After nearly a decade of being a satisfied DirecTV customer, things started going haywire for Bill about a year ago. That’s when certain channels started dropping out without any apparent cause. He says it was similar to what happens when there is a bad storm, but it was happening regardless of the weather conditions.
Multiple service calls either resulted in only temporary fixes or a whole new batch of channels dropping out. Nothing was physically blocking the dish and no one could seem to resolve the issue.
So after months of paying his full invoice but receiving only partial service, Bill decided that it was time to break up with DirecTV. Only problem: He faced a $300 early termination fee because the new receiver he’d gotten a few months back had resulted in a two-year re-up of his contract.
Bill writes in a letter to DirecTV:
I reasoned that I have not had a consistent user experience in months, and it was only the failure of your service and equipment that prompted my cancellation. Had everything worked satisfactorily… or been fixed…. I would still be a customer in good standing. But that was not the case. I understand the techs did what they could, but it still resulted in sub-standard service for months…. while I was still paying over a hundred dollars a month for partial TV service. It was reasonable to me, that a “good faith” company would waive the cancellation fee in this instance.
Not surprisingly, this argument did not go over well with the customer service reps Bill talked to on the phone. But an e-mail to the company did result in a phone call with a customer service specialist named Mark, who saw the logic in Bill’s way of thinking.
According to Bill, Mark agreed to waive the fee.
“He also suggested I had the option of putting my account on hold, if I wanted to keep the option open to resume service,” Bill tells Consumerist. “I clarified with the rep, ‘Either way though, my cancellation fee is waived, correct?’ He assured me it was.”
And so Bill decided to put the account on hold while he tried out AT&T U-Verse. But when, six months later, he called DirecTV to cancel once and for all, well… if you’re a Consumerist reader, you can probably guess what happened:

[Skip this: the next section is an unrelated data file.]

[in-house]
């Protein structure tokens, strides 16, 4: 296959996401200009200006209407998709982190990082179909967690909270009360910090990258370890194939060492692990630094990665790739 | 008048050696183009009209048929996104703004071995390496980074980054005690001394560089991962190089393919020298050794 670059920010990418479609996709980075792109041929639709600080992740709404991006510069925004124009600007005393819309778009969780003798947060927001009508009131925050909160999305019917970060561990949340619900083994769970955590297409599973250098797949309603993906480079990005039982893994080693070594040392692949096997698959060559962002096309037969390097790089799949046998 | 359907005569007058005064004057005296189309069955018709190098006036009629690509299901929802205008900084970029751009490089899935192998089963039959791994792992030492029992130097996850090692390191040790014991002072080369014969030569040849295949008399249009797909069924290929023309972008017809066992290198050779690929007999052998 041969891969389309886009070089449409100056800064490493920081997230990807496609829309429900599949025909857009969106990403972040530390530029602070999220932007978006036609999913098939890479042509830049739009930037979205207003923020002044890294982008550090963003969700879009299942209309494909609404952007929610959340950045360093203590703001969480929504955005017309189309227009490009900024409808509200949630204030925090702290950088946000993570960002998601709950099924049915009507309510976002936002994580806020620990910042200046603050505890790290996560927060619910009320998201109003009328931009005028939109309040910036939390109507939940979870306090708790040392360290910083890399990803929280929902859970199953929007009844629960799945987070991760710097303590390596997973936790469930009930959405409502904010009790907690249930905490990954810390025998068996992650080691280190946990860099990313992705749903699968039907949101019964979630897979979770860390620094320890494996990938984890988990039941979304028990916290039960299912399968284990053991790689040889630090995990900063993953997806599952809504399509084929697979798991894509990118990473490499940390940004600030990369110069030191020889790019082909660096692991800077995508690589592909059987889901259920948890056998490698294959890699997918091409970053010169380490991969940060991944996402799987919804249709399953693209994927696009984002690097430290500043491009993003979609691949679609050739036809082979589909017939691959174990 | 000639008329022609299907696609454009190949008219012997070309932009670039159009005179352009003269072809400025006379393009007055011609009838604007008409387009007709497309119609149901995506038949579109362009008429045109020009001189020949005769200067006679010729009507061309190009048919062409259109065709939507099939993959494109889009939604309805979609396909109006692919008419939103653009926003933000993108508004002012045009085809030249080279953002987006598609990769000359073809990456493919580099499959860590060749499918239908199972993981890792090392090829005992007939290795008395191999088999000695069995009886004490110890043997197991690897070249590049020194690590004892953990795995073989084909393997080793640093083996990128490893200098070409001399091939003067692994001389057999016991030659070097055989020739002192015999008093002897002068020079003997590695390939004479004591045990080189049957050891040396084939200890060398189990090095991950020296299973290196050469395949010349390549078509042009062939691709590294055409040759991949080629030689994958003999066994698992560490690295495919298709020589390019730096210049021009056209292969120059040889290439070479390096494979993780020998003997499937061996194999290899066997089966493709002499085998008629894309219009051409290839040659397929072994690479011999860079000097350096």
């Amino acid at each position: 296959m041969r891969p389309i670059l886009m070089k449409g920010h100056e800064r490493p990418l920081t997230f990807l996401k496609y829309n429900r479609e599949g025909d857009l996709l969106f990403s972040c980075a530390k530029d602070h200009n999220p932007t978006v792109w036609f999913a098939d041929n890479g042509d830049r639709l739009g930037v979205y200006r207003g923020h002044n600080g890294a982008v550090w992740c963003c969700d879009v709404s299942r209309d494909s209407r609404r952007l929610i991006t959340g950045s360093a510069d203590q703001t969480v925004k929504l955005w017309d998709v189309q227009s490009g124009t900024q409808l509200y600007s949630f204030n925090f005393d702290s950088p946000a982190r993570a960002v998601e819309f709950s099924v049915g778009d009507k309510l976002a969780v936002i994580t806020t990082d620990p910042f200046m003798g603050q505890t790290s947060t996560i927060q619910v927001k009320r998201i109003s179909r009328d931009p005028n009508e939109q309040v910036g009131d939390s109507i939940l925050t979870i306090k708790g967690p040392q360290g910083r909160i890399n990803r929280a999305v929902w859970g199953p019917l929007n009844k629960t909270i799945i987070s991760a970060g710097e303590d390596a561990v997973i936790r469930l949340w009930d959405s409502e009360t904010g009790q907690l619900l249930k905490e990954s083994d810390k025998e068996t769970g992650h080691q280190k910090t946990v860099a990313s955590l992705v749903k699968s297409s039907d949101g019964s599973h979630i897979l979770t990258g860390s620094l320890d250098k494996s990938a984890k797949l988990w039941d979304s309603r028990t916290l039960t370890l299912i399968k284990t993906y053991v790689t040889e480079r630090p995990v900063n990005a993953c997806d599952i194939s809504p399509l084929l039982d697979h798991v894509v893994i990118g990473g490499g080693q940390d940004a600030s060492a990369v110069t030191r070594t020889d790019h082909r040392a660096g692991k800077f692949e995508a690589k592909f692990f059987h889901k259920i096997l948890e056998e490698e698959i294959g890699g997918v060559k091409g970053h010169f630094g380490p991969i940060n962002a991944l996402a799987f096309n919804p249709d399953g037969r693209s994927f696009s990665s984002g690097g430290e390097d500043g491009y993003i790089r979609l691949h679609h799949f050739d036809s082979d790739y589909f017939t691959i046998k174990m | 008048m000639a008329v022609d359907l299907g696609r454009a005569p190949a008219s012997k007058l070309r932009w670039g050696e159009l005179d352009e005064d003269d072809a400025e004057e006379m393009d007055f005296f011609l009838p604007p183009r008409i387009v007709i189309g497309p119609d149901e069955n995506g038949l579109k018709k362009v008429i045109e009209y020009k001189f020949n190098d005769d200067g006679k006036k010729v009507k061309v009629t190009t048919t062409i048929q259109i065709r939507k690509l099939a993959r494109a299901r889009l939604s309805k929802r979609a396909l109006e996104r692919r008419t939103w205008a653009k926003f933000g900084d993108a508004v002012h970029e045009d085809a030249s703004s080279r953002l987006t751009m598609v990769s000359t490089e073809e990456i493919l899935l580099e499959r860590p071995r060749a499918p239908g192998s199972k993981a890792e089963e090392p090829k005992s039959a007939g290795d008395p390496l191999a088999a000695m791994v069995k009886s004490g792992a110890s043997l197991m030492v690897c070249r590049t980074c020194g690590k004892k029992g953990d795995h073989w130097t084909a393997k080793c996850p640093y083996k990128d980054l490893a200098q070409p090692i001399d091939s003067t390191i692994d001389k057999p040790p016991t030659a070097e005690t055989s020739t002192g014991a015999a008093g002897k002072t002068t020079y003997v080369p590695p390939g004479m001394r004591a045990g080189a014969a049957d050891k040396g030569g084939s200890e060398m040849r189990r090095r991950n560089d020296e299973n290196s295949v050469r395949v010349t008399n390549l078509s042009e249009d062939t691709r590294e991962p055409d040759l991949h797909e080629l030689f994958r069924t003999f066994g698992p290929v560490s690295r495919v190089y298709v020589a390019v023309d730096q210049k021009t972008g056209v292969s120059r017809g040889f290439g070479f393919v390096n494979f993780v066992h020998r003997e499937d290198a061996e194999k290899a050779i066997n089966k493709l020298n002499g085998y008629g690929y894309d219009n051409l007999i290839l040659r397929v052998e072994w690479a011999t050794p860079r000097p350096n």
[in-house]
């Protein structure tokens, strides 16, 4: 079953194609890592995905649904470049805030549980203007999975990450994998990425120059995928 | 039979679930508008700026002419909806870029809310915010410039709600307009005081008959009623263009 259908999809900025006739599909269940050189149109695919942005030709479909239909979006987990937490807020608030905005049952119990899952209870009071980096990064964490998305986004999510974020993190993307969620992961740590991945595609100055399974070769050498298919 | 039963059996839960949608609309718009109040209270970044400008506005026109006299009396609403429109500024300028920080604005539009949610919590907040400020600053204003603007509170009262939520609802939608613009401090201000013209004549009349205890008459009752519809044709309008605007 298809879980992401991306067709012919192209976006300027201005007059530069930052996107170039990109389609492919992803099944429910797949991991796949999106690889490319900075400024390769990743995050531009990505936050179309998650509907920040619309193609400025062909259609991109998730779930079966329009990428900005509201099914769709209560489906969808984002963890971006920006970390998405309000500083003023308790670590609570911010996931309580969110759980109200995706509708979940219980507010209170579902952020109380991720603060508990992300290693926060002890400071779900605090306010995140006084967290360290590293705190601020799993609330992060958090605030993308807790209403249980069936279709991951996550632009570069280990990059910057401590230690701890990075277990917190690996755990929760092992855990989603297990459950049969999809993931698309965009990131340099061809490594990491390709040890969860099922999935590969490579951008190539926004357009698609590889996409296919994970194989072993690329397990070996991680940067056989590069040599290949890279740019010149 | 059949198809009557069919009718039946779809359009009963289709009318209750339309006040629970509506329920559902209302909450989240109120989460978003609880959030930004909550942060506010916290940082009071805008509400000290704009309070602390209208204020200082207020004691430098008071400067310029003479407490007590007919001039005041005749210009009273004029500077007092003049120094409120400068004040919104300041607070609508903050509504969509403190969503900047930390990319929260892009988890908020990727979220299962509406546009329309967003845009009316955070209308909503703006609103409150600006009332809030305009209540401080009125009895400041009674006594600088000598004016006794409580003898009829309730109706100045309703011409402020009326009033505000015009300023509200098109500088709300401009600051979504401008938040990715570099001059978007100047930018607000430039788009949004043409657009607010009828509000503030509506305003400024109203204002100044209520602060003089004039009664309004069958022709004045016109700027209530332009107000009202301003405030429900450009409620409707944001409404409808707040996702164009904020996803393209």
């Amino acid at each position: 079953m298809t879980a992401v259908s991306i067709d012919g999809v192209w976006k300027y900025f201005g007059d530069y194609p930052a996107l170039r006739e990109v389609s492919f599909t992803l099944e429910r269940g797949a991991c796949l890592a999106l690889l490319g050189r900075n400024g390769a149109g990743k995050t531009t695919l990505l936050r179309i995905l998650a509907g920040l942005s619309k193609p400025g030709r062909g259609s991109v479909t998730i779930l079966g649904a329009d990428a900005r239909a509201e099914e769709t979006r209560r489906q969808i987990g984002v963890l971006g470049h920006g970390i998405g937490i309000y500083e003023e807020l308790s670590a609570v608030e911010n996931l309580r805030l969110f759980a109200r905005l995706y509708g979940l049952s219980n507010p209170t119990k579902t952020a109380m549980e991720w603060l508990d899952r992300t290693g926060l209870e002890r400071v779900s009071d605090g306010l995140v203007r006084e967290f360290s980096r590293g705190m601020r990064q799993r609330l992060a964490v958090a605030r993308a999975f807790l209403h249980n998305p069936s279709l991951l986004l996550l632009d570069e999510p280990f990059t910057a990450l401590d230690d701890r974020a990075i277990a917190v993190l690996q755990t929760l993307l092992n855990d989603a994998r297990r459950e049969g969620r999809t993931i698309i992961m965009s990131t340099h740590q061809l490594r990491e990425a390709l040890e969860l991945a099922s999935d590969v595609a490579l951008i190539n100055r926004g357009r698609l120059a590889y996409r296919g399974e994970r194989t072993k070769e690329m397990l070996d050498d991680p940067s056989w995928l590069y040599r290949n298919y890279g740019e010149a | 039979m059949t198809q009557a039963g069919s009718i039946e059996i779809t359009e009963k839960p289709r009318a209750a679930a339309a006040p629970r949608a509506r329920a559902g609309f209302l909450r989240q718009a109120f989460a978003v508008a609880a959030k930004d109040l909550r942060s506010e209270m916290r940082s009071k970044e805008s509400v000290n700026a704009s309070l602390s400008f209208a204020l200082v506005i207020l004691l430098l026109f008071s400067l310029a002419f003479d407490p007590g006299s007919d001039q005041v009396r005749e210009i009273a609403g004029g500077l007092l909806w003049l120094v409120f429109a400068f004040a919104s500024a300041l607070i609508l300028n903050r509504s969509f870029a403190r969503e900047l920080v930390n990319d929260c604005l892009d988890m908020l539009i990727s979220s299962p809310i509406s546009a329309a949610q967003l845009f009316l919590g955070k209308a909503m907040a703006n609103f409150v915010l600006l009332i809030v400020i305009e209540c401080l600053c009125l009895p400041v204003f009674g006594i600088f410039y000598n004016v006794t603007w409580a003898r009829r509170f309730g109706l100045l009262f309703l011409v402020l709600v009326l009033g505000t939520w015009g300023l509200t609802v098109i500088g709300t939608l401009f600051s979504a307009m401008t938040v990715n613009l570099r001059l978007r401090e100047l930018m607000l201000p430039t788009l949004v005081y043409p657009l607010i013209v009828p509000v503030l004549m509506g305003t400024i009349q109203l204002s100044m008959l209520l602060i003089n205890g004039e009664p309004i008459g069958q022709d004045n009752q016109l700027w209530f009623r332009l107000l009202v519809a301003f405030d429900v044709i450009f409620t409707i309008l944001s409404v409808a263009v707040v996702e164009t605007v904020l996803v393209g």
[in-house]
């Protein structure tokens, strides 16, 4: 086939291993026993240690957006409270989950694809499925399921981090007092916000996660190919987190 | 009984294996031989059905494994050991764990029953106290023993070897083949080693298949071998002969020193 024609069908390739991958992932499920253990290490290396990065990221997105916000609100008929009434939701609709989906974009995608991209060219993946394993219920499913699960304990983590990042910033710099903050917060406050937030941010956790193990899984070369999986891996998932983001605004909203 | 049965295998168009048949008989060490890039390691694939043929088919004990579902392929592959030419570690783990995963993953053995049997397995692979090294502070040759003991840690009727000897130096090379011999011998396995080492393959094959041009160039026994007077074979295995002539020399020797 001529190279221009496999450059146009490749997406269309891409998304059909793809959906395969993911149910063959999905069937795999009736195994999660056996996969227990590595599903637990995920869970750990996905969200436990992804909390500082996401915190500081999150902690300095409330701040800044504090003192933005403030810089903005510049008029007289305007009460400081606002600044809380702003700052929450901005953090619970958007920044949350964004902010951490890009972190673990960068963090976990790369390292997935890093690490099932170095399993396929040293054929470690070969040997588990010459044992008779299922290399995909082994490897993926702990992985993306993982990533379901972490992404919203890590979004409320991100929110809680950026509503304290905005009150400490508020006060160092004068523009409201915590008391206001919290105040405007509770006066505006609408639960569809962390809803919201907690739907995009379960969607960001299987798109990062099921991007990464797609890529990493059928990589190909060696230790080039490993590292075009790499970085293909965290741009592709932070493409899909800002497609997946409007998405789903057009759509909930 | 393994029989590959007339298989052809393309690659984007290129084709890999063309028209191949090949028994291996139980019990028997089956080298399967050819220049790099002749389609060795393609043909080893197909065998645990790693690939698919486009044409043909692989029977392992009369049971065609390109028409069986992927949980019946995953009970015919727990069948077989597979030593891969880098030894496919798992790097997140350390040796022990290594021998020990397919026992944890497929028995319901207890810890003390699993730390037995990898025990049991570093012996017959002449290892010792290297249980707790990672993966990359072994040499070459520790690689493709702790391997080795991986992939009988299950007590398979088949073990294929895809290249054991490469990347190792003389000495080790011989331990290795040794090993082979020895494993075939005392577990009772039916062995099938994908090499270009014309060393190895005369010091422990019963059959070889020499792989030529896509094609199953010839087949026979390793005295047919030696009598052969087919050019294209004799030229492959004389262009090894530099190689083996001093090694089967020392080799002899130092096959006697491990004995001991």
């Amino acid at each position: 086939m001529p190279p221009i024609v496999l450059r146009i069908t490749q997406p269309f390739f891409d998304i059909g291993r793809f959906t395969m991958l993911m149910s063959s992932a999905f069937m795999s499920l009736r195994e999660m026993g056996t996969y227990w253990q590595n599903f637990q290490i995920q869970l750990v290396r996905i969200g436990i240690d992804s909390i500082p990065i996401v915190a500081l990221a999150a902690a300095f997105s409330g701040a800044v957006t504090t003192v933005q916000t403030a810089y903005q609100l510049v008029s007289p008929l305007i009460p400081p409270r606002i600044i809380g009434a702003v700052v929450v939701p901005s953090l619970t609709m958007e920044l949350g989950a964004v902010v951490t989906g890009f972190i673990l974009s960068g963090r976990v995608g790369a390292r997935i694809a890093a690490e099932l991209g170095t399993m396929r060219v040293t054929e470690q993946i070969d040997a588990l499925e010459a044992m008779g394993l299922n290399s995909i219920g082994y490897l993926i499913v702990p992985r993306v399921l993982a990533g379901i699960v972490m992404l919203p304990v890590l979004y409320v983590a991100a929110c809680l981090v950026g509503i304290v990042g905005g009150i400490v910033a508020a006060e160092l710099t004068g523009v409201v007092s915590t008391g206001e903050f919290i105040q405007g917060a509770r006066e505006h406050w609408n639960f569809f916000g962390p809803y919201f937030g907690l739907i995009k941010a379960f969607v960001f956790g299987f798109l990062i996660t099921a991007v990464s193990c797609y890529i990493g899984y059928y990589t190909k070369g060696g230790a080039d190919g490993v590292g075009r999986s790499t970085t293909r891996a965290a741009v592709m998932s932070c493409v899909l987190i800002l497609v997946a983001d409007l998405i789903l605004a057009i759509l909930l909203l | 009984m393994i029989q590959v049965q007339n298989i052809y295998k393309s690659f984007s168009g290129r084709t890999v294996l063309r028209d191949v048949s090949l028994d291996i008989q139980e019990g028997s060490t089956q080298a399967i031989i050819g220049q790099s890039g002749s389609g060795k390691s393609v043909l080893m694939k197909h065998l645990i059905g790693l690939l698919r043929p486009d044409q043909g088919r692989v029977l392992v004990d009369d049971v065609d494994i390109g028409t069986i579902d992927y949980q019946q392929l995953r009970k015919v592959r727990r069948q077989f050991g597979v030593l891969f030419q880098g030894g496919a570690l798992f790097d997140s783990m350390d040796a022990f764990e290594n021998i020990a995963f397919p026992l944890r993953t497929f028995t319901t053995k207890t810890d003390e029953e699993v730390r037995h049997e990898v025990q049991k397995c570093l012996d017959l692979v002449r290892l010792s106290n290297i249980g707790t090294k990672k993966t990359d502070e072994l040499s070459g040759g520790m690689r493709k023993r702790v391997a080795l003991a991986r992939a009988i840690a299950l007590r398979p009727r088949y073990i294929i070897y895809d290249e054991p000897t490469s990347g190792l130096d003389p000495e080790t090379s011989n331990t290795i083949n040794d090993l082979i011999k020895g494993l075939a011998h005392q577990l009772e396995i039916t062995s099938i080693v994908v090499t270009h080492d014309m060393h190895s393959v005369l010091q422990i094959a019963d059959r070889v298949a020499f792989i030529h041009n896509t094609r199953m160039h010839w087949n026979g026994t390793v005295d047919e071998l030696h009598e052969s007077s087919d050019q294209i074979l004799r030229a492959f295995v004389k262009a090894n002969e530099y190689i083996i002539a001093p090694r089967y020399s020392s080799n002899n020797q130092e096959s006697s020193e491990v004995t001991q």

“I was told that the cancellation fee was not noted, and I was still beholden to it. It was not waived, as I had been previously assured. Shocked at this, I asked the rep to listen to the recorded call or contact the specialist I spoke with. She said she could not do either, and I would need a court order (!) for DirecTV to release the call, which I found appalling. Another customer service fail in so many ways.
“I accessed my previous information and attempted to call Mark, but the grievance code was no longer active. I spoke with yet ANOTHER specialist, who suggested I e-mail DirecTV.
“I e-mailed DirecTV and closed with, “Someone needs to listen to that call and honor the word of your associate. It would also restore my faith in your company and leave the option open for future business.”
“After two days, I received this message: “Regarding the phone call in which you opted to place your services in suspension, please note, calls are recorded at random for quality assurance purposes only. Should this recording even exist, it would be available for internal use only. I sincerely apologize for any previous miscommunication. Please note, while we are unable to waive your programming agreement, please know that we will do everything possible to assist you with your technical issues.”
While we understand the notion of early termination fees — companies invest a lot of money in acquiring and retaining customers; this is insurance against fickle consumers — we do believe that a company’s inability to provide the service for which it has been contracted merits a reconsideration of the terms of that contract. If DirecTV can take action against customers who only pay part of their bills, customers who only receive partial service should be have some remedy at their disposal.